Thursday, January 06, 2005

We should only be so lucky
I really, really wish that George Will was writing for the White House. He recently offered a statement that he wishes he could hear from the President's lips, and I think if W listened to this advice, judicial nominations would go much, much smoother—particularly when relating to Roe v. Wade issues:

"Because I think it is improper to ask how a prospective judicial nominee would vote on a specific question, I shall not know how my nominees would rule in the event -- an unlikely event -- that the court revisits the constitutional foundation of abortion rights established by Roe v. Wade in 1973. However, I will seek judicial nominees disinclined to concoct spurious constitutional mandates for their policy preferences, as I believe the justices did in Roe. On the other hand, the orderly development of constitutional law requires that justices be generally disposed to respect precedents, even dubious ones, if they have been repeatedly reaffirmed for decades.[...]
"Even many people who strongly favor abortion rights believe those rights should have been established by legislation rather than litigation. They believe, as I do, that Roe, which discovered a right to abortion in the emanations of penumbras -- or was it penumbras of emanations? -- of other rights, was judicial overreaching, indistinguishable from legislating.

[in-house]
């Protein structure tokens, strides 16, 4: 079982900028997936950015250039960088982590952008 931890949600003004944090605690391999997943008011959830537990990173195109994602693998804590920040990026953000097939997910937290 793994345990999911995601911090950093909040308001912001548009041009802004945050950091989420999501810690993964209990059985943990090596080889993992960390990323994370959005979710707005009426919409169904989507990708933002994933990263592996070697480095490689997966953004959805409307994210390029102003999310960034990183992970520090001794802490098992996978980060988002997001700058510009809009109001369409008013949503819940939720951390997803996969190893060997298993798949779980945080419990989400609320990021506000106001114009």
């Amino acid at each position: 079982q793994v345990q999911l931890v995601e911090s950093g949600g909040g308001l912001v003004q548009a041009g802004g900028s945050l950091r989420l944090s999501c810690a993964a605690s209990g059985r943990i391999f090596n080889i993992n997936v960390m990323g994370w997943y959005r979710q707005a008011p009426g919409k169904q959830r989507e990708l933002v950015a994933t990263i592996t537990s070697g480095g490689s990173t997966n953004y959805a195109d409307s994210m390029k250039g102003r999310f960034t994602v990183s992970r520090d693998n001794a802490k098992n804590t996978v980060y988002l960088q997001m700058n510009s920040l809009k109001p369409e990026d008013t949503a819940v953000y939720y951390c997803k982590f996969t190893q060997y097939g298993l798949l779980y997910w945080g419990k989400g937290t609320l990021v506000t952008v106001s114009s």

"Notice the language of 'trimesters.' How is that demarcation grounded in the text, structure or previous construings of the Constitution? Ask yourself: What would constitutional law pertaining to abortion be if the number of months in the gestation of an infant were a prime number -- say, seven or 11? That the court spun different degrees of abortion rights from the fact that nine is divisible by three reveals that whatever the court was doing was not constitutional reasoning."
How refreshing would it be to hear that?

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